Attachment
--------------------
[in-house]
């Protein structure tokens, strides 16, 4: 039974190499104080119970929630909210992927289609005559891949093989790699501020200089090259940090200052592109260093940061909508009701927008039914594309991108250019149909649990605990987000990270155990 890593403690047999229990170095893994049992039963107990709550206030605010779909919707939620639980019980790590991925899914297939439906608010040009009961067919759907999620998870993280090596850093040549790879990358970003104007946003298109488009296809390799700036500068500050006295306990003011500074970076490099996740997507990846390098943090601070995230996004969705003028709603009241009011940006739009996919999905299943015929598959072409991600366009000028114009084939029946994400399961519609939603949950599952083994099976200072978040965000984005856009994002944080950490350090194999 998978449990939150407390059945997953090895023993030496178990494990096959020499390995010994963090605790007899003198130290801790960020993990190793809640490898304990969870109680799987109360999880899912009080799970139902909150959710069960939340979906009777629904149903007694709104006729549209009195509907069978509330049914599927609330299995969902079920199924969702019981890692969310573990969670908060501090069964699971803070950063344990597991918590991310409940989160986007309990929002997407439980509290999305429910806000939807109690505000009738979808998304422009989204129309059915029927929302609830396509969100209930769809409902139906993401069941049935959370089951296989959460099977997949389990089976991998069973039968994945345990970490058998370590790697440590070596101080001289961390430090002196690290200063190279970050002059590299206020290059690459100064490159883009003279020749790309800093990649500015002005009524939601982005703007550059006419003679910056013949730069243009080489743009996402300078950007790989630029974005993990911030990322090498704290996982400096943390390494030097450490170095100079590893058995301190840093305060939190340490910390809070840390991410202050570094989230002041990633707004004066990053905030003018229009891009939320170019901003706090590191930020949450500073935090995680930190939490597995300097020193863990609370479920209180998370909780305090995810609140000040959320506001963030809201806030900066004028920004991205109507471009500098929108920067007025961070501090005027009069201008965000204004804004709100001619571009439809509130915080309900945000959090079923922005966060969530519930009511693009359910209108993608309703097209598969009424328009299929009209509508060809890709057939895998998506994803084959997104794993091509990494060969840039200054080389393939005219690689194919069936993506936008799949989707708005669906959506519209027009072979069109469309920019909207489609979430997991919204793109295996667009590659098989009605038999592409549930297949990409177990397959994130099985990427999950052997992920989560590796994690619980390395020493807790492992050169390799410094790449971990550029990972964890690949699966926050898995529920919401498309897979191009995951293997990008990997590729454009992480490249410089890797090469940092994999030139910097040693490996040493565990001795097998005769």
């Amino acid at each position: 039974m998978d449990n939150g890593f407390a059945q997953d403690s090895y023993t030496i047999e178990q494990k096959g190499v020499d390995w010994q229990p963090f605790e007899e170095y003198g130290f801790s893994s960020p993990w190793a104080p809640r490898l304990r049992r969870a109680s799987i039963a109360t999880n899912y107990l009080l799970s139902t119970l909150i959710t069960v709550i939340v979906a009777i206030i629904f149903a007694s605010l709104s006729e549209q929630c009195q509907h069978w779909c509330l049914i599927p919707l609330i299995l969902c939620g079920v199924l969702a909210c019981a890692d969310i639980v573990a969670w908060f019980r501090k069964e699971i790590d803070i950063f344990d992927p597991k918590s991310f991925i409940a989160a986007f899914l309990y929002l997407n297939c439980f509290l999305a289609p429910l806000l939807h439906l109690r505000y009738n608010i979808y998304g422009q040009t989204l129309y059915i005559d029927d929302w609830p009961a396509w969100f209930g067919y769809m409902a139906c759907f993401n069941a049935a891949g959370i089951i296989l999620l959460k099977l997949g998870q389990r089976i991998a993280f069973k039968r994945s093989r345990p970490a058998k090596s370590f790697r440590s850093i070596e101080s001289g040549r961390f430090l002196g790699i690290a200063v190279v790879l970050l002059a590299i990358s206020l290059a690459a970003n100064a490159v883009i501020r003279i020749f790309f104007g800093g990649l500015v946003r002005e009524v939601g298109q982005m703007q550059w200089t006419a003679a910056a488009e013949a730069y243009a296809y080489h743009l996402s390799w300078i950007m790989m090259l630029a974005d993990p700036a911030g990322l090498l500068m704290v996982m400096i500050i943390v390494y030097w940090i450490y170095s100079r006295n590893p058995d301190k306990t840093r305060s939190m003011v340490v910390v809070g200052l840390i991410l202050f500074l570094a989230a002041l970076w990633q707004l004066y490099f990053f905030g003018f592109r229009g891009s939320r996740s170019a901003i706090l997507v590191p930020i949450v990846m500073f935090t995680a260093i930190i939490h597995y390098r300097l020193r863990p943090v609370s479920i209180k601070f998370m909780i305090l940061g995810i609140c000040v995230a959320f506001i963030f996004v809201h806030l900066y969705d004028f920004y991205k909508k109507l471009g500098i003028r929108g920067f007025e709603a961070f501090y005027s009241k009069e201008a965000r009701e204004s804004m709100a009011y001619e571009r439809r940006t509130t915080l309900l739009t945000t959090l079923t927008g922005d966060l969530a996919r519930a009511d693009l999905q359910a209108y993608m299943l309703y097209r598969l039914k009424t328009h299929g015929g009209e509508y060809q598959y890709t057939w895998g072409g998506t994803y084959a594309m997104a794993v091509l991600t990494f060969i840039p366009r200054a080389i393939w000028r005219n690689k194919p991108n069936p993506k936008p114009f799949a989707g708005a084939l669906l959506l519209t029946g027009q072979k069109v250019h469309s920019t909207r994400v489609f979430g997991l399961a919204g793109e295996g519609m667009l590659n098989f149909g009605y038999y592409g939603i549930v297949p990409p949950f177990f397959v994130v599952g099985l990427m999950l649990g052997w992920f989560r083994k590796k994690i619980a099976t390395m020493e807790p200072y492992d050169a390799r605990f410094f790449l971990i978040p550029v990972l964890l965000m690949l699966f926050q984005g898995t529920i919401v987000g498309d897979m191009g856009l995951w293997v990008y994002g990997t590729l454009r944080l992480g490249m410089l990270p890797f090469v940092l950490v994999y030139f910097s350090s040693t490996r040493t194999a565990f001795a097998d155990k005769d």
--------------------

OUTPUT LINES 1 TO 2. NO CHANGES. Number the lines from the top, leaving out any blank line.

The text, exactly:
[in-house]
């Protein structure tokens, strides 16, 4: 039974190499104080119970929630909210992927289609005559891949093989790699501020200089090259940090200052592109260093940061909508009701927008039914594309991108250019149909649990605990987000990270155990 890593403690047999229990170095893994049992039963107990709550206030605010779909919707939620639980019980790590991925899914297939439906608010040009009961067919759907999620998870993280090596850093040549790879990358970003104007946003298109488009296809390799700036500068500050006295306990003011500074970076490099996740997507990846390098943090601070995230996004969705003028709603009241009011940006739009996919999905299943015929598959072409991600366009000028114009084939029946994400399961519609939603949950599952083994099976200072978040965000984005856009994002944080950490350090194999 998978449990939150407390059945997953090895023993030496178990494990096959020499390995010994963090605790007899003198130290801790960020993990190793809640490898304990969870109680799987109360999880899912009080799970139902909150959710069960939340979906009777629904149903007694709104006729549209009195509907069978509330049914599927609330299995969902079920199924969702019981890692969310573990969670908060501090069964699971803070950063344990597991918590991310409940989160986007309990929002997407439980509290999305429910806000939807109690505000009738979808998304422009989204129309059915029927929302609830396509969100209930769809409902139906993401069941049935959370089951296989959460099977997949389990089976991998069973039968994945345990970490058998370590790697440590070596101080001289961390430090002196690290200063190279970050002059590299206020290059690459100064490159883009003279020749790309800093990649500015002005009524939601982005703007550059006419003679910056013949730069243009080489743009996402300078950007790989630029974005993990911030990322090498704290996982400096943390390494030097450490170095100079590893058995301190840093305060939190340490910390809070840390991410202050570094989230002041990633707004004066990053905030003018229009891009939320170019901003706090590191930020949450500073935090995680930190939490597995300097020193863990609370479920209180998370909780305090995810609140000040959320506001963030809201806030900066004028920004991205109507471009500098929108920067007025961070501090005027009069201008965000204004804004709100001619571009439809509130915080309900945000959090079923922005966060969530519930009511693009359910209108993608309703097209598969009424328009299929009209509508060809890709057939895998998506994803084959997104794993091509990494060969840039200054080389393939005219690689194919069936993506936008799949989707708005669906959506519209027009072979069109469309920019909207489609979430997991919204793109295996667009590659098989009605038999592409549930297949990409177990397959994130099985990427999950052997992920989560590796994690619980390395020493807790492992050169390799410094790449971990550029990972964890690949699966926050898995529920919401498309897979191009995951293997990008990997590729454009992480490249410089890797090469940092994999030139910097040693490996040493565990001795097998005769």